When one looks at Mozart's manuscripts, there is rarely a smudge, a crossing-out, a wrong note; the Salzburg-born maestro was, with the flick of his quill, able to perfect his craft on crisp sheets of manuscript paper in an effortless flow of brilliance. How different was the struggle for Beethoven in the creation of Fidelio, his only opera.
Fidelio's subject matter is taken from Jean-Nicholas Bouilly's French libretto, Leonore, subtitled The Triumph of Married Love. What is central to the plot is Leonore's determination to rescue her husband, Florestan, from the clutches of his archenemy, Pizarro, the Governor of a royal prison near Seville, Spain. It is Leonore's unwavering devotion to her husband, her remarkable persistence and courage, and the predicament of all the incarcerated political prisoners that make this deeply emotional opera so heartfelt and so difficult to ignore.
The great German conductor Otto Klemperer considered Fidelio to be the natural successor to Mozart's Die Entführung aus dem Serail and Die Zauberflöte. In my opinion, post-Fidelio, we may then add Weber's Freischütz and Euryanthe (two operas on my wish list for Dallas), leading up to the masterpieces of Wagner.
Yet Fidelio had to undergo many compositional changes before achieving final form. It began life in three acts at the famous Theater an der Wien (Vienna), on November 20, 1805. Vienna at the time was occupied by French troops, most of Beethoven's followers had left the city, and the opera received only three performances. It was considered overlong, prompting cuts prior to a revival four months later. The version regularly performed these days underwent considerably more restructuring before it finally saw the light of day at the Kärntnertor Theater on May 23, 1814.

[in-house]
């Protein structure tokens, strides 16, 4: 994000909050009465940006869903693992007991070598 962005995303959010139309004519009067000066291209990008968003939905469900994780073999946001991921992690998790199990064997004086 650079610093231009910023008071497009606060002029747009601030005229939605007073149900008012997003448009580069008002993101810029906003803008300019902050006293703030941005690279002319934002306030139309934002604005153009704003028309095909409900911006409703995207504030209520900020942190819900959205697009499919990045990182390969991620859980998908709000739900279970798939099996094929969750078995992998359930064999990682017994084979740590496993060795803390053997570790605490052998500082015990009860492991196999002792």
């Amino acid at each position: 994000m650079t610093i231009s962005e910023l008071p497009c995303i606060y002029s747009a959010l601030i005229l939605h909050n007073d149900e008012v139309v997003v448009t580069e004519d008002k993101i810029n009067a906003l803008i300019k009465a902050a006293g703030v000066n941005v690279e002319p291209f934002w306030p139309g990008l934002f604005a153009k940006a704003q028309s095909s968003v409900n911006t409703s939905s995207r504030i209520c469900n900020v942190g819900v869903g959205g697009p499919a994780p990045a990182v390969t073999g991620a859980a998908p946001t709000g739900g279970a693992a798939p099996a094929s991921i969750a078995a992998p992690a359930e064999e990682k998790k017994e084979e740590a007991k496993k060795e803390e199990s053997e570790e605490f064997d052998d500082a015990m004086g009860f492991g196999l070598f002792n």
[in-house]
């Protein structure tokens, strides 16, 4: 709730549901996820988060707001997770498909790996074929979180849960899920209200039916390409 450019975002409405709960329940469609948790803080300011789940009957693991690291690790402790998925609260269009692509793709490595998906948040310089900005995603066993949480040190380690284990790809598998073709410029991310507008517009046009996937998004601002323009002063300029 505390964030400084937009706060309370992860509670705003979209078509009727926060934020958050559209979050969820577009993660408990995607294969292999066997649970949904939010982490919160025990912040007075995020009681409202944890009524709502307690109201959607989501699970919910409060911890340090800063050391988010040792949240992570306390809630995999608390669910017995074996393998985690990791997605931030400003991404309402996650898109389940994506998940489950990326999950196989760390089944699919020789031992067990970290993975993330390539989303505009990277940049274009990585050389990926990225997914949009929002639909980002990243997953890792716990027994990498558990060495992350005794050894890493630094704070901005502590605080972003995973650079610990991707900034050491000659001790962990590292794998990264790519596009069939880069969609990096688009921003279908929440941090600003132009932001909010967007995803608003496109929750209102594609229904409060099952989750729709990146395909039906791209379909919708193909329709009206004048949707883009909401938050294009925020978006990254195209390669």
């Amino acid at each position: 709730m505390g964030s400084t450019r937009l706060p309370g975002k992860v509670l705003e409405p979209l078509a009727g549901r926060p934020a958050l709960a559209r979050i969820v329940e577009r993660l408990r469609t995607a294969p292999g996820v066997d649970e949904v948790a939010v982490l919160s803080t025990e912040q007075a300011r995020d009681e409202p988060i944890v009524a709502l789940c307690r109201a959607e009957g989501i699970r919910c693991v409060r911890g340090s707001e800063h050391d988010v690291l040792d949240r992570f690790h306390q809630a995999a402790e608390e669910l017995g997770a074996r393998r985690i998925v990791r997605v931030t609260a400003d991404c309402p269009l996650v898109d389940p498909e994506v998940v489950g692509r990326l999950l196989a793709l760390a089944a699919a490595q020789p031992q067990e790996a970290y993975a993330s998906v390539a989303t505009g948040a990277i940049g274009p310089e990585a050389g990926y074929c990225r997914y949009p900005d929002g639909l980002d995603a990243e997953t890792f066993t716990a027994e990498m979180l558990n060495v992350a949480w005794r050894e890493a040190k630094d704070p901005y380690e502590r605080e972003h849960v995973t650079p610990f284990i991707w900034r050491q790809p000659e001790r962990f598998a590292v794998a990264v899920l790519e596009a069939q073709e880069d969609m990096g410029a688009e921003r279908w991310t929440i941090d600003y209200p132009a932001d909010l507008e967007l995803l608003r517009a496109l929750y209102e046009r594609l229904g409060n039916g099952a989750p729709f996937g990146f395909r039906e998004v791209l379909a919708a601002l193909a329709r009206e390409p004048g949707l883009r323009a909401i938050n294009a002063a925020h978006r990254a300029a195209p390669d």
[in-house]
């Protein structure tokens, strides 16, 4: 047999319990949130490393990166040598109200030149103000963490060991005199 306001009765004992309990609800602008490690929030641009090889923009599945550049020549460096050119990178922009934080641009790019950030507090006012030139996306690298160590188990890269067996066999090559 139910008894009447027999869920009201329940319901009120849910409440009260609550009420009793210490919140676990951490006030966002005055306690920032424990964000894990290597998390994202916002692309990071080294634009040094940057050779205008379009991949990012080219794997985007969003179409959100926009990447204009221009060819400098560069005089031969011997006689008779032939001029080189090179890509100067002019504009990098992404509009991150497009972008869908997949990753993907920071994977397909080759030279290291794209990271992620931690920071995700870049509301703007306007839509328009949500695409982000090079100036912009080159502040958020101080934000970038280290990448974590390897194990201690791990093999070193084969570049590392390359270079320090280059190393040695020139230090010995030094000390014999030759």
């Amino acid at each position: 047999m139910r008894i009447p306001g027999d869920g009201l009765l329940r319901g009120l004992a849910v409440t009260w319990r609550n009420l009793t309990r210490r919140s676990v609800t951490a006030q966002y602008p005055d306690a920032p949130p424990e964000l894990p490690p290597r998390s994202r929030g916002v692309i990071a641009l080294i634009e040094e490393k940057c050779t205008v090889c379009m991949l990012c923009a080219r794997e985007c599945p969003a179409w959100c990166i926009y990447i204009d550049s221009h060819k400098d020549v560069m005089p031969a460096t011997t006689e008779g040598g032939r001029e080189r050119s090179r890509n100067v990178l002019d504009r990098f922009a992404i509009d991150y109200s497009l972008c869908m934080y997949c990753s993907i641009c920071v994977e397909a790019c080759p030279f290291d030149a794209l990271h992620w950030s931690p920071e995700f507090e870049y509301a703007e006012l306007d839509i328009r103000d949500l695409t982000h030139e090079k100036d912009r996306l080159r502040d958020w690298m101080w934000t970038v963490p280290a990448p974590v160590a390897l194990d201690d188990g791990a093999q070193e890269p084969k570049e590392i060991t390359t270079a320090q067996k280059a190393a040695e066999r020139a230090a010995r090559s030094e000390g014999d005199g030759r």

Thanks to the surviving sketchbooks, we can see Beethoven's compositional struggle at work.
"In the Leonore sketchbook," says Thayer in his Life of Beethoven, "are copied eighteen different beginnings to Florestan's aria, 'In des Lebens Frühlingstagen,' and ten to the chorus, 'Wer ein holdes Weib.' Inborn genius for musical composition, untiring industry, and the ambition to rival Cherubini in his own field, sufficiently explain the extraordinary merits of this work of Beethoven; want of practice and experience in operatic writing, its defects."
The undisputed truth, made clear by so many magical moments in this opera, is that it is indeed a work of "inborn genius." In Western Classical Music, the nine symphonies of Beethoven are ingrained in our culture. We are able to instantly recall the stirring, pounding, E-flat chords at the start of the "Eroica"; the fate motif at the start of the Fifth Symphony; the restless energy of the Seventh (which Wagner described as the apotheosis of the dance); and finally the great paean of praise in the "Ode to Joy" in the Ninth. Perhaps its gloomy subject matter has prevented Fidelio from receiving the acclaim it surely deserves. Yet is not Leonore's predicament as painful to witness as Violetta's death in Traviata, or Mimí's demise in La bohème? Is not the flame of her devotion as bright and unquenchable as Floria Tosca's?